Flowers, Cathedrals, and Food. Oh My.
Trip Start May 12, 2012
19Trip End May 29, 2012
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So we finally left Paris today, and we were all glad to not be tied to public transportation anymore. There's something very freeing about having your own car. And we were really looking forward to not being on our feet 24/7.
We were headed to Normandy for a few days, but first we had to navigate through the Paris metro one more time. But it was very easy. I had found an Avis office that was literally right next to a metro stop. And it was on a main road just a few blocks from becoming the highway we needed to take out of Paris. It all went very smoothly. The only problem was that they didn’t have the GPS I had "requested." So I had to navigate on the fly using a not-very-detailed atlas and a computer mapping program we’d used two years ago in Germany
Our first stop was at Giverney, to see the house and gardens where Monet painted his most famous works. The garden had two parts – a walled garden that was full of flowers, and a water garden. The water garden was basically a big pond, but it had the water lilies, willow trees, and bridge that are in the most famous of Monet’s paintings.
I was in picture heaven. I just wish it hadn’t been sunny, it made the colors in a lot of my photos way too bright. But it was still an amazing place and we all really enjoyed it.
Our next stop was the city of Rouen. It is famous as being the city in which Joan of Arc was burned at the stake. She was only 19. It’s also the site of Rouen’s cathedral, which was famously painted 30 times by Monet. Each one was in different light conditions.
We first walked along the main pedestrian street, which was full of half-timbered houses. Unfortunately I think I’ve seen too many half-timbered houses at this point to truly find them exciting anymore. I wasn’t that impressed.
But I was very impressed by a chocolate shop called Les Larmes de Jeanne d’Arc. Not by the chocolate, because I’m not a huge fan, but by the macaroons. They were amazing.
Back on the main street, there was a big clock called the Gros Horloge where we could climb a tower for a good view of the city. And it’s hard for us to turn down a good tower climb. This one was a piece of cake, only 100 steps. And the view was well worth it.
We next went to the cathedral, which was undergoing renovation. Unfortunately the most striking feature of the church was missing. There’s an inverted “V” structure on the front that’s very prominent in Monet’s paintings. But it had been completely removed while it was being cleaned. The inside was unimpressive.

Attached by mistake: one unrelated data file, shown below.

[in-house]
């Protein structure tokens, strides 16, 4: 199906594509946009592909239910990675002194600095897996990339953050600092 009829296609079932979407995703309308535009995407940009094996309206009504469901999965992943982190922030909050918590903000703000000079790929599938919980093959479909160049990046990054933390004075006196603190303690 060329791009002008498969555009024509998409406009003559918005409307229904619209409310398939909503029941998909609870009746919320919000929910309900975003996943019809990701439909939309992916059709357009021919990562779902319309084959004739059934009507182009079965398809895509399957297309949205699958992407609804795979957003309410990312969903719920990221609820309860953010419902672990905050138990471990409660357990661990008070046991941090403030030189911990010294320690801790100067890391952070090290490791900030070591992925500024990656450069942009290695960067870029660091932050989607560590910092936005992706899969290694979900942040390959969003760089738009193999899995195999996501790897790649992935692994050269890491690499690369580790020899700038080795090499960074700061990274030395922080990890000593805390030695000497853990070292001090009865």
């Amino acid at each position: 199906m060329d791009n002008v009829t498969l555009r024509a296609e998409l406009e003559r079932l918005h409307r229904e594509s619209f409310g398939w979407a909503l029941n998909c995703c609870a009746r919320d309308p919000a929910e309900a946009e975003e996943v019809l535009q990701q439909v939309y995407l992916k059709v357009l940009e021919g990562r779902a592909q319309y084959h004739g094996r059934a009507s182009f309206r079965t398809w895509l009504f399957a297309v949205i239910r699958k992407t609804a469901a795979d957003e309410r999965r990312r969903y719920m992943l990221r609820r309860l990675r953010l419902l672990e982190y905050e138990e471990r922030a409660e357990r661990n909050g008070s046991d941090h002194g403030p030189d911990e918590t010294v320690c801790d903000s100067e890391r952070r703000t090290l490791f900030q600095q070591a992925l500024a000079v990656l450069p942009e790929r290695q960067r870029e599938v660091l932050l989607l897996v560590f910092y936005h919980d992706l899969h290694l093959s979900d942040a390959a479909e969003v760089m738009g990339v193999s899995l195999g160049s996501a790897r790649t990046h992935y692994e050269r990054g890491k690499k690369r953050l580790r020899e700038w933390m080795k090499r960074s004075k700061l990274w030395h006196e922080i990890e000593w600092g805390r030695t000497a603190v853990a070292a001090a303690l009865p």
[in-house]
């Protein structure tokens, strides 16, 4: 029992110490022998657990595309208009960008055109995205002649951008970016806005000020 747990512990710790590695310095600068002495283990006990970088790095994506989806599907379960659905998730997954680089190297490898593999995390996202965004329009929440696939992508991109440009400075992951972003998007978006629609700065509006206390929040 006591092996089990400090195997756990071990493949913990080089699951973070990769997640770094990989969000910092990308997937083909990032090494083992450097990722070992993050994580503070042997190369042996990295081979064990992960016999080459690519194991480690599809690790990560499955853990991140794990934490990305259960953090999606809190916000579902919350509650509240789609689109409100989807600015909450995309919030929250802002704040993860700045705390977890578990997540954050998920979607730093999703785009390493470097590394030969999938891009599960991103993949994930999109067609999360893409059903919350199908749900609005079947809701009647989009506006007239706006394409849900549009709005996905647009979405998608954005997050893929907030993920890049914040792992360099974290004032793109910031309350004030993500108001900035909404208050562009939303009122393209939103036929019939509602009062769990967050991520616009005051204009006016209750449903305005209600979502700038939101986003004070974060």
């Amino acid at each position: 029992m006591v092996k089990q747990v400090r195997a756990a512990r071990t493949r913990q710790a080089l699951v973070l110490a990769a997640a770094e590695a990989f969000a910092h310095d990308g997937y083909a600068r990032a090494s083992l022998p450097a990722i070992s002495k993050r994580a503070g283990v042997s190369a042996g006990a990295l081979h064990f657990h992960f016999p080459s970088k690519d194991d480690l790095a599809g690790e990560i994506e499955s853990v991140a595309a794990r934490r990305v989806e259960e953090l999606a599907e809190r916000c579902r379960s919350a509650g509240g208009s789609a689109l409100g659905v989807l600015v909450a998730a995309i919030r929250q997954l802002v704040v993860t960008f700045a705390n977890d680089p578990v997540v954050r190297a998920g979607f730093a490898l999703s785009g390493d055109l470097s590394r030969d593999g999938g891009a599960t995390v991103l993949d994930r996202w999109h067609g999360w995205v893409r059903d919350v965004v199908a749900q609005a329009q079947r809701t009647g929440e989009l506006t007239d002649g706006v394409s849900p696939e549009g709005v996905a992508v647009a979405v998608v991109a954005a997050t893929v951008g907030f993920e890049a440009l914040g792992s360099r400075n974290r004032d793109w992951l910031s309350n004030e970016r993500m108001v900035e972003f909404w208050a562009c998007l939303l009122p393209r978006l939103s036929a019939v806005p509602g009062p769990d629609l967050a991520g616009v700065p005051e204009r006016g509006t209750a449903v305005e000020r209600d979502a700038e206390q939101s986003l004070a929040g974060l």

We strolled down a couple more streets with half-timbered houses and then went to a half-timbered courtyard that housed a plague cemetery. During the Middle Ages as many as two-thirds of the people near Rouen died from the plague. So dealing with the bodies wasn’t easy and they ended up creating a mass grave. The timbers in the courtyard were even decorated with skull and bones.
Our last stop in Rouen was the Joan of Arc Church. It’s actually a pretty modern church, but the design was pretty amazing both inside and out. Very unique.
Our last stop of the day was Honfluer, where we would be staying for the next two nights. We managed to find our way through the narrow cobbled streets to our hotel. It was appropriately named as Hotel Monet. And wow did we feel like we were in the lap of luxury after the non-existence of our Paris hotel rooms. I seriously think I went from my smallest hotel bathroom ever to my largest hotel bathroom ever. It felt awesome.
We were all hungry so we walked to town for dinner. It was ~ 6:40 pm, but restaurants in France don’t open until 7 pm. So we walked around Honfleur for a while first. We ate at a place called La Tortue (“The Turtle”). We ended up getting a fixed menu meal. This is where you pay a fixed price for a full dinner with all the courses. We got a 5 course menu and had some choices on the main dishes. This is what I had:
2. Apple-brandy drink with cinnamon
3. Hake fish
4. Cheese plate – I really didn’t like this either. I think maybe my taste buds aren’t sophisticated enough to appreciate a lot of French food.
5. Apple pastry with caramel sauce.
Aside from the pate and cheese, everything else was just really good. Nothing to rave about. And the meal literally took 2 hours. I was very unimpressed and didn’t think the meal was worth it. But everyone else really enjoyed it. Maybe the pate just ruined my palate for the night, or maybe I just made the wrong choices.
After dinner I was actually awake for once, so I had time to blog before going to bed.